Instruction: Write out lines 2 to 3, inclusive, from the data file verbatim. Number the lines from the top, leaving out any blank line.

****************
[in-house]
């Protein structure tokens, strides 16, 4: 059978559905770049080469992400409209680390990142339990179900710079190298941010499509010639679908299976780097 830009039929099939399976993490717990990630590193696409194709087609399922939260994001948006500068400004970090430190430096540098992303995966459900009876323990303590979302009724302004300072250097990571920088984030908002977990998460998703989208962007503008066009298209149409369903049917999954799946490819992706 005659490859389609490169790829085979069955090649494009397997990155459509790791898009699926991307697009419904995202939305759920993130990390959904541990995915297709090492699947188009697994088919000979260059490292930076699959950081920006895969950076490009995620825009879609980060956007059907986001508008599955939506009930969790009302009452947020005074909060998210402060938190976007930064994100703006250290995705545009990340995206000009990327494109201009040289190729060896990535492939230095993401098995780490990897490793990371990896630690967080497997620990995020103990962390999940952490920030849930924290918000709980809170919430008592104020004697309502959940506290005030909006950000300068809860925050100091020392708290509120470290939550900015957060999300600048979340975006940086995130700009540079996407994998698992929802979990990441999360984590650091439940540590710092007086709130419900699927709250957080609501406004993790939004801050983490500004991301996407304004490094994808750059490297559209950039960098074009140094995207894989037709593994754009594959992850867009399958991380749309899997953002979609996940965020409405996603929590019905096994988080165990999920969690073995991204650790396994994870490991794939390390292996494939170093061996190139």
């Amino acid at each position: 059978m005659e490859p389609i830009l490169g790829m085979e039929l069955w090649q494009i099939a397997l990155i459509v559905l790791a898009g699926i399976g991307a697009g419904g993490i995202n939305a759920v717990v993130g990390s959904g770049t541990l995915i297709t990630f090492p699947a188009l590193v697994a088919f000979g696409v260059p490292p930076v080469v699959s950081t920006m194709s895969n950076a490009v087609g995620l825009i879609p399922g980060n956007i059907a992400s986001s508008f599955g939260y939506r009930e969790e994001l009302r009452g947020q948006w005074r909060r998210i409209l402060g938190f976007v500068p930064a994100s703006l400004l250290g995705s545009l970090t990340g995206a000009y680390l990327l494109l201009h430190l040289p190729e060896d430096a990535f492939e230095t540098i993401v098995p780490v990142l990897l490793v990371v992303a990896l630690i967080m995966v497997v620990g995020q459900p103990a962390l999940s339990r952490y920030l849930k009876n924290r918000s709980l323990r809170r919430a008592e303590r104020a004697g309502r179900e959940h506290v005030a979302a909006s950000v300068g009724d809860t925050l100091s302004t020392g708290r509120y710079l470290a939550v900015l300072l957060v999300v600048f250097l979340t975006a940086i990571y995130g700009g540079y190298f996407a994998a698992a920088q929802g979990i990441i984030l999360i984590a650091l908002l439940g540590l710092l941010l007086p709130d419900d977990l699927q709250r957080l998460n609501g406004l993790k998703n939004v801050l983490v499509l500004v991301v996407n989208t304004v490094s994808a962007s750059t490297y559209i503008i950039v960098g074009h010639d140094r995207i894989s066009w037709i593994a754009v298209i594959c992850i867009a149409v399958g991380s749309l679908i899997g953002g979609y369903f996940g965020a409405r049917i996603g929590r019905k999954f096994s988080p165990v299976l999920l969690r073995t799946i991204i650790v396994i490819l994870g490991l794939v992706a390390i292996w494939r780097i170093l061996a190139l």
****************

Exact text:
């Protein structure tokens, strides 16, 4: 059978559905770049080469992400409209680390990142339990179900710079190298941010499509010639679908299976780097 830009039929099939399976993490717990990630590193696409194709087609399922939260994001948006500068400004970090430190430096540098992303995966459900009876323990303590979302009724302004300072250097990571920088984030908002977990998460998703989208962007503008066009298209149409369903049917999954799946490819992706 005659490859389609490169790829085979069955090649494009397997990155459509790791898009699926991307697009419904995202939305759920993130990390959904541990995915297709090492699947188009697994088919000979260059490292930076699959950081920006895969950076490009995620825009879609980060956007059907986001508008599955939506009930969790009302009452947020005074909060998210402060938190976007930064994100703006250290995705545009990340995206000009990327494109201009040289190729060896990535492939230095993401098995780490990897490793990371990896630690967080497997620990995020103990962390999940952490920030849930924290918000709980809170919430008592104020004697309502959940506290005030909006950000300068809860925050100091020392708290509120470290939550900015957060999300600048979340975006940086995130700009540079996407994998698992929802979990990441999360984590650091439940540590710092007086709130419900699927709250957080609501406004993790939004801050983490500004991301996407304004490094994808750059490297559209950039960098074009140094995207894989037709593994754009594959992850867009399958991380749309899997953002979609996940965020409405996603929590019905096994988080165990999920969690073995991204650790396994994870490991794939390390292996494939170093061996190139």
């Amino acid at each position: 059978m005659e490859p389609i830009l490169g790829m085979e039929l069955w090649q494009i099939a397997l990155i459509v559905l790791a898009g699926i399976g991307a697009g419904g993490i995202n939305a759920v717990v993130g990390s959904g770049t541990l995915i297709t990630f090492p699947a188009l590193v697994a088919f000979g696409v260059p490292p930076v080469v699959s950081t920006m194709s895969n950076a490009v087609g995620l825009i879609p399922g980060n956007i059907a992400s986001s508008f599955g939260y939506r009930e969790e994001l009302r009452g947020q948006w005074r909060r998210i409209l402060g938190f976007v500068p930064a994100s703006l400004l250290g995705s545009l970090t990340g995206a000009y680390l990327l494109l201009h430190l040289p190729e060896d430096a990535f492939e230095t540098i993401v098995p780490v990142l990897l490793v990371v992303a990896l630690i967080m995966v497997v620990g995020q459900p103990a962390l999940s339990r952490y920030l849930k009876n924290r918000s709980l323990r809170r919430a008592e303590r104020a004697g309502r179900e959940h506290v005030a979302a909006s950000v300068g009724d809860t925050l100091s302004t020392g708290r509120y710079l470290a939550v900015l300072l957060v999300v600048f250097l979340t975006a940086i990571y995130g700009g540079y190298f996407a994998a698992a920088q929802g979990i990441i984030l999360i984590a650091l908002l439940g540590l710092l941010l007086p709130d419900d977990l699927q709250r957080l998460n609501g406004l993790k998703n939004v801050l983490v499509l500004v991301v996407n989208t304004v490094s994808a962007s750059t490297y559209i503008i950039v960098g074009h010639d140094r995207i894989s066009w037709i593994a754009v298209i594959c992850i867009a149409v399958g991380s749309l679908i899997g953002g979609y369903f996940g965020a409405r049917i996603g929590r019905k999954f096994s988080p165990v299976l999920l969690r073995t799946i991204i650790v396994i490819l994870g490991l794939v992706a390390i292996w494939r780097i170093l061996a190139l």